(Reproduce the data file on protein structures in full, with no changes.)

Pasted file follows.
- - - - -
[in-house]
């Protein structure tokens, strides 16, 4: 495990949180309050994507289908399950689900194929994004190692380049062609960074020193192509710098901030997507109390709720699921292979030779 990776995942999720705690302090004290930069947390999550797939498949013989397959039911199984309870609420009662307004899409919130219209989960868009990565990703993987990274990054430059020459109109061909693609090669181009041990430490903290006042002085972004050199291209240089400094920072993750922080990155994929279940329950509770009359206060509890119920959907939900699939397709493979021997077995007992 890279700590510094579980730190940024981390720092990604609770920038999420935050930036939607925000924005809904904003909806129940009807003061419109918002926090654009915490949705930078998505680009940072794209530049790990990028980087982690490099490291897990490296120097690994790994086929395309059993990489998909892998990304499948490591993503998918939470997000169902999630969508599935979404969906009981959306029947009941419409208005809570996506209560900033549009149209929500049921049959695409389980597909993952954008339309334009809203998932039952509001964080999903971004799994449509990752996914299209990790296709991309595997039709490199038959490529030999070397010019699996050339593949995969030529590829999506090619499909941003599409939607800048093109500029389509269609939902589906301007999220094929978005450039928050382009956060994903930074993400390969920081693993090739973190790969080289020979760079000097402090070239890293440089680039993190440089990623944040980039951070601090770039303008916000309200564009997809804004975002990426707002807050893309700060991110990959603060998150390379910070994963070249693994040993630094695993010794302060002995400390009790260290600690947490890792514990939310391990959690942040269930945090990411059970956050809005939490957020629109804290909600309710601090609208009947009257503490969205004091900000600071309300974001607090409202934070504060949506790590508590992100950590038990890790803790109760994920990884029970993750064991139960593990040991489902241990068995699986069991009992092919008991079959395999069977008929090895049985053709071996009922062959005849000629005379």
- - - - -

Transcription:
[in-house]
């Protein structure tokens, strides 16, 4: 495990949180309050994507289908399950689900194929994004190692380049062609960074020193192509710098901030997507109390709720699921292979030779 990776995942999720705690302090004290930069947390999550797939498949013989397959039911199984309870609420009662307004899409919130219209989960868009990565990703993987990274990054430059020459109109061909693609090669181009041990430490903290006042002085972004050199291209240089400094920072993750922080990155994929279940329950509770009359206060509890119920959907939900699939397709493979021997077995007992 890279700590510094579980730190940024981390720092990604609770920038999420935050930036939607925000924005809904904003909806129940009807003061419109918002926090654009915490949705930078998505680009940072794209530049790990990028980087982690490099490291897990490296120097690994790994086929395309059993990489998909892998990304499948490591993503998918939470997000169902999630969508599935979404969906009981959306029947009941419409208005809570996506209560900033549009149209929500049921049959695409389980597909993952954008339309334009809203998932039952509001964080999903971004799994449509990752996914299209990790296709991309595997039709490199038959490529030999070397010019699996050339593949995969030529590829999506090619499909941003599409939607800048093109500029389509269609939902589906301007999220094929978005450039928050382009956060994903930074993400390969920081693993090739973190790969080289020979760079000097402090070239890293440089680039993190440089990623944040980039951070601090770039303008916000309200564009997809804004975002990426707002807050893309700060991110990959603060998150390379910070994963070249693994040993630094695993010794302060002995400390009790260290600690947490890792514990939310391990959690942040269930945090990411059970956050809005939490957020629109804290909600309710601090609208009947009257503490969205004091900000600071309300974001607090409202934070504060949506790590508590992100950590038990890790803790109760994920990884029970993750064991139960593990040991489902241990068995699986069991009992092919008991079959395999069977008929090895049985053709071996009922062959005849000629005379």